It is often a struggle to juggle maintaining close personal and family relationships with the demands of your career but research is showing that this balancing act is good for your health. In fact, recent research suggests that having a good social network can boost your chances of living a longer life by 50%…
Researchers from Brigham Young University analyzed the results of 148 studies that measured the social interaction and health outcomes of 308 849 individuals (1). What they found was that a lack of social relationships was worse for your health than physical inactivity or being obese. Leading a more solitary existence was found to be the health equivalent of smoking 15 cigarettes per day.
The research shows that caring about others leads us to take better care of ourselves and outlines the important role that friends and family play in helping our emotional wellbeing. It also highlights how significant a role your emotions play in your overall health and wellbeing.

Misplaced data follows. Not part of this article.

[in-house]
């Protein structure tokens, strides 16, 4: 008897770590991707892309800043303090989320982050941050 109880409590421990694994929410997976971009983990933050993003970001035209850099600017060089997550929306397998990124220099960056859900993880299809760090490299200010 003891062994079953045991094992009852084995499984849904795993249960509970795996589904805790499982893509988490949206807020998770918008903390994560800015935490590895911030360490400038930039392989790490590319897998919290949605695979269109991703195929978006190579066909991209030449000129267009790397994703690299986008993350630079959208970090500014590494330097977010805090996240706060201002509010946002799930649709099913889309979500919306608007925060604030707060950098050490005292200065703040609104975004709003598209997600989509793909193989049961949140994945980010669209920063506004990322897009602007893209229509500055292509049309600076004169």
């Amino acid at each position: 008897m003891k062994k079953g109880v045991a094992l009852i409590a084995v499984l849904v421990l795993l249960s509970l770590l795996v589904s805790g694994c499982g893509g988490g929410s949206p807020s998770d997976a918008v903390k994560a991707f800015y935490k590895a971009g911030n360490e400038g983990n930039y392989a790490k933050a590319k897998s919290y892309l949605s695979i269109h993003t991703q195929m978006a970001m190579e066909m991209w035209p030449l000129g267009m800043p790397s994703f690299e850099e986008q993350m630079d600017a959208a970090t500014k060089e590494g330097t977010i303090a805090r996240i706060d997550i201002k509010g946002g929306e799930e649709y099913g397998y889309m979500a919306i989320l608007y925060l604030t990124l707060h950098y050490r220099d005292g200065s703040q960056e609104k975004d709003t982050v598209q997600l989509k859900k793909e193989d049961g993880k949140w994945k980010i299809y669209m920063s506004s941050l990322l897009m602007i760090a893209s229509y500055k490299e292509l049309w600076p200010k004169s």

It is quite possible that social isolation could also adversely impact your personal productivity at work. Smoking has been shown to decrease work productivity by 10% (2)and it is quite reasonable to assume that the all-work-and- no-play approach could hinder your work output by the same amount.
A study of 268 Harvard business graduates over 70 years found the most significant predictor of business and career success was the ability to maintain close personal and family relationships.
If you think about it, the key to business is maintaining customer relationships so it makes sense that these interpersonal skills honed with family and friends are transferable to business life. As a novel way of boosting work productivity businesses could provide interpersonal communication skills training and relationships counseling for their employees.
1) Holt-Lunstad J, Smith TB, Layton JB (2010) Social Relationships and Mortality Risk: A Meta-analytic Review. PLoS Med 7(7): e1000316. doi:10.1371/journal.pmed.1000316
2) Burton et al, Journal of Occupational and Environmental Medicine, Vol 41, p 863-877, 1999